Tuesday, September 23, 2014

Part 7: Morality Explained


Those who can make you believe absurdities can make you commit atrocities.
- Voltaire

So there I was the other day buying a Slurpee when the cashier asked me for a buck-sixty-nine.  Just as I reached into my pocket for some loose change, the most incredible thing happened: I paid him and got on with my life.  It’s strange, I know, because the more “natural” course of action is to immediately jump over the counter, gouge out his eyeballs, rape his corpse, and then set the store on fire.  Why, it’s almost as if some ethereal cosmic spirit was telepathically commanding me to be nice to people.  At least, that’s what Christians would have you believe, since apparently they can't think of any other viable explanations for why I should refrain from lashing out in a violent rage against total strangers.

Which brings us to the moral argument for the existence of God.  And while there are of course dozens of variations floating around, they all generally share the same basic structure [1]: 
  1. If God does not exist, objective moral values and duties do not exist.
  2. Objective moral values and duties do exist.
  3. Therefore, God exists.
This argument is wildly popular among religious apologetics, and was even one of the personal favorites of C. S. Lewis.  But what really makes this argument truly special is how utterly depraved and incoherent it is at every last step.  Even the wording itself gives away its own amateurish origins, with the very first premise being written as an obtuse contrapositive [2].  Yet for all of its obvious failures, arguments like this are very powerful at insulating believers against all reason and evidence to the contrary.  Religions work very hard to intertwine themselves with the perception of absolute moral authority, such that giving up one's faith is often seen as the equivalent of giving up all sense of human decency at the same time.  Why else would believers consistently view atheists as the least trustworthy minority group in all of America [3]?  It's another deliberate psychological ploy designed to manipulate the believers into remaining believers, and not necessarily to build a viable case for God's existence.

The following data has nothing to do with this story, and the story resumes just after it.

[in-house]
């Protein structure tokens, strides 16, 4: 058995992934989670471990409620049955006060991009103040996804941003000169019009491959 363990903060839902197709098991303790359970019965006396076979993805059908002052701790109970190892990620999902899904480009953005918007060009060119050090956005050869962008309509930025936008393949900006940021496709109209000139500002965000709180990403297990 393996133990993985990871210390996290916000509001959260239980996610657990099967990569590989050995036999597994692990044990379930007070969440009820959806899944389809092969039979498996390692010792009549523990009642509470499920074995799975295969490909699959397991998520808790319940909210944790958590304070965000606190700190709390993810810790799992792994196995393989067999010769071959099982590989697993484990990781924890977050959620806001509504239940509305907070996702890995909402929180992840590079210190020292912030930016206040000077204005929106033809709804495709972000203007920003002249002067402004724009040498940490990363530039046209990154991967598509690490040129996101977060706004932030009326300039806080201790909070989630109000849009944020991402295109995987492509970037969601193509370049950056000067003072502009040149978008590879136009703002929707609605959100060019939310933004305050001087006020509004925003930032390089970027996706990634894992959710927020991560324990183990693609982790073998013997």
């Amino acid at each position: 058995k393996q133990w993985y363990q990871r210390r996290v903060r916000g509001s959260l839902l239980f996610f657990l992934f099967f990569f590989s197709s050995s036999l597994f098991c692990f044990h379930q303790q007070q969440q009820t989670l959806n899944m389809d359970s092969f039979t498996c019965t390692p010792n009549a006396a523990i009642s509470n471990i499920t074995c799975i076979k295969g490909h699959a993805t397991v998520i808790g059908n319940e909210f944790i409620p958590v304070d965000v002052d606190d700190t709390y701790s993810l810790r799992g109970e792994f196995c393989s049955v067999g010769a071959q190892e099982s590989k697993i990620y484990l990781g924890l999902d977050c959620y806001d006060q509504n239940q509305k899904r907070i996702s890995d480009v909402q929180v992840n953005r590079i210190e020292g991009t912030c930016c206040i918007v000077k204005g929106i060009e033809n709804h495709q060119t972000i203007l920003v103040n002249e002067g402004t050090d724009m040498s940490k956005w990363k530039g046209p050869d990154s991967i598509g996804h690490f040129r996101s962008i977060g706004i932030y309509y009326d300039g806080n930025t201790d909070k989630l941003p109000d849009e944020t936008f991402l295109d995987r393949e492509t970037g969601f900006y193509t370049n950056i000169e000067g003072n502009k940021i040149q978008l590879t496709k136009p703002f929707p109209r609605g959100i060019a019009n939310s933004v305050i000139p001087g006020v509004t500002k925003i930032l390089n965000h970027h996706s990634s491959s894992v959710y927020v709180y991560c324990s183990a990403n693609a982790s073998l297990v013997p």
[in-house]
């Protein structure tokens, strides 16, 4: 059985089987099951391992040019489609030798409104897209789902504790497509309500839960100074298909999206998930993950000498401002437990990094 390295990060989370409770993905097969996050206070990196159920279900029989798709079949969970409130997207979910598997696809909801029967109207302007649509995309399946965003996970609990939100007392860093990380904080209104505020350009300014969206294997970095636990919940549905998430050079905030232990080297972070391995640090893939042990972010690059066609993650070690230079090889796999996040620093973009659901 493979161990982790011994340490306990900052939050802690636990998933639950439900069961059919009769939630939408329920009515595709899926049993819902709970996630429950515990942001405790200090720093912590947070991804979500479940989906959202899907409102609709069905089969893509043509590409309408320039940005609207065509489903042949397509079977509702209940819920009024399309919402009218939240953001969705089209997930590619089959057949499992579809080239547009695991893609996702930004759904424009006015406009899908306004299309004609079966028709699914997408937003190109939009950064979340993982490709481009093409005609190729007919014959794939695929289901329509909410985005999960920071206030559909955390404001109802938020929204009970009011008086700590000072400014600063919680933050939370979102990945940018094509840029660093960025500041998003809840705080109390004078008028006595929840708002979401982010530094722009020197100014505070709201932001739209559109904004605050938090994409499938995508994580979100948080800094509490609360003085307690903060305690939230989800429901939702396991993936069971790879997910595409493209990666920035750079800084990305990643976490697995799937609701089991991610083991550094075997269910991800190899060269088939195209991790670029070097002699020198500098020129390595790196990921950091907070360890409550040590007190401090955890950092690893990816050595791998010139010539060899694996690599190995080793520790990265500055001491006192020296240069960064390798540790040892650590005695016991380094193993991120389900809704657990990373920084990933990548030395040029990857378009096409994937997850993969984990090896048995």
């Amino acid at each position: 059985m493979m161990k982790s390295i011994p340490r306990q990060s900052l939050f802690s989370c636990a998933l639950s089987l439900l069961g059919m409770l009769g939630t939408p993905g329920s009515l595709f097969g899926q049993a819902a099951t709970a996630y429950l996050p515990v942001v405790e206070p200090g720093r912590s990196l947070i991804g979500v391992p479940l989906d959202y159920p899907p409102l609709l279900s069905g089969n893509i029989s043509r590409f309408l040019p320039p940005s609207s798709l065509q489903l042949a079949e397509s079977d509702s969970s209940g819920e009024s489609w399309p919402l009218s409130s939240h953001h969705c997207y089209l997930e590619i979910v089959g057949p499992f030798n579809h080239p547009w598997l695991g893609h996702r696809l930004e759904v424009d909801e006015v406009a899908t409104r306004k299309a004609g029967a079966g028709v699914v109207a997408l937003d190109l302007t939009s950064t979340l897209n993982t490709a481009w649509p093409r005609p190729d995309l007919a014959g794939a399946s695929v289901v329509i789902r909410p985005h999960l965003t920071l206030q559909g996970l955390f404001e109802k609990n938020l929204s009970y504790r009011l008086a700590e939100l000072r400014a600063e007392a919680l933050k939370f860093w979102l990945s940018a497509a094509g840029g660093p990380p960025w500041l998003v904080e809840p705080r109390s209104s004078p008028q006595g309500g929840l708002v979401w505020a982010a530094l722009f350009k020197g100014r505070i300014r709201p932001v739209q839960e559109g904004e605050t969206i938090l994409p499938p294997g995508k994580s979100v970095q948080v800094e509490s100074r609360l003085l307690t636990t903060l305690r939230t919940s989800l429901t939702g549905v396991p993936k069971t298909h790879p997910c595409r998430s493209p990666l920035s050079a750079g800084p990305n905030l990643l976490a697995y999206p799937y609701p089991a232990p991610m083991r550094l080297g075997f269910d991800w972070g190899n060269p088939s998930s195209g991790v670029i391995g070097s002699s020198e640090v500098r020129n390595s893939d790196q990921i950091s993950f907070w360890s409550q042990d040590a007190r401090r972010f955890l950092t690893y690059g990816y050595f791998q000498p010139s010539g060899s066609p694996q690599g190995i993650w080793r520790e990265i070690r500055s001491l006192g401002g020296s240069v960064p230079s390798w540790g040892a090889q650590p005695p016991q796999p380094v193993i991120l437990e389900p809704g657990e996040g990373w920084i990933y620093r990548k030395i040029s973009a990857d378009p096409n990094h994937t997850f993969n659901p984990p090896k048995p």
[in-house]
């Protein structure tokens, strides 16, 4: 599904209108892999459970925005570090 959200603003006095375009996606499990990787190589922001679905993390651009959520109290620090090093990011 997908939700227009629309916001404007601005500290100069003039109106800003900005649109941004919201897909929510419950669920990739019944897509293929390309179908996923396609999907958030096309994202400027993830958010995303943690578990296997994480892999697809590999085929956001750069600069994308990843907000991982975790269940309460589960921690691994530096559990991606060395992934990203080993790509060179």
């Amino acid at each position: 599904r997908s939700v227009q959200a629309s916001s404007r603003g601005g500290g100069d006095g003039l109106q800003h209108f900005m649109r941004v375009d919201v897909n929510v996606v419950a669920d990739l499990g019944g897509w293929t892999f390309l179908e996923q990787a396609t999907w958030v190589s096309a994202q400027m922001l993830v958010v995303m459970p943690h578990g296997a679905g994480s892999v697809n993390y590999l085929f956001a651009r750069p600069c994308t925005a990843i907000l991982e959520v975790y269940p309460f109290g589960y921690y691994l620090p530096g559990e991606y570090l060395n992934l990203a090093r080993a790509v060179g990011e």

But what is morality, really?  Because for all this talk about morals and values, it's surprisingly rare for anyone to actually break them down into rigorous, coherent terms.  So let's begin with the simple observation that the core of all morality is implicitly defined by choice.  That's why we only tend to punish people for things they consciously decide to do or not do, and never for things that just happen.  But it's also equally important to realize that choice itself has no practical meaning unless one is trying to actualize some desirable outcome.  "Good" and "right" choices are those which can reliably produce a specified result, while "bad" and "wrong" choices ultimately fail in that goal.

So which goals are specifically "moral" in nature and which ones are not?  This is another one of those sticky philosophical issues that sparks all kinds of academic debate to this day.  Yet despite all the contention, most people do tend to agree that any coherent concept of seemingly "moral" behavior must revolve around some kind of ultimate, social interaction.  Morally "good" choices tend to manifest through desirable, pro-social consequences while morally "evil" choices are those which tend to do the opposite.  But no matter what the specifics may be, it's important to always bear in mind that the whole notion of morality itself is utterly meaningless and irrelevant without some form of consequentialism at its foundation.

Strangely enough, however, most Christian philosophers actually reject this principle outright, claiming instead that morality is an objective feature of the universe itself, like the law of gravity or the charge of an electron; that even if the entire human race went extinct today, then certain laws of morality would still be absolutely true and universally binding on all sentient beings across the cosmos.  It's another one of those tempting philosophical views called moral realism, and while it may appeal to certain naive intuitions, it utterly fails before it even begins.  Because to say that anything is morally "good" or "evil," in and of itself, without any reference to goals or consequences, is just incoherent gibberish.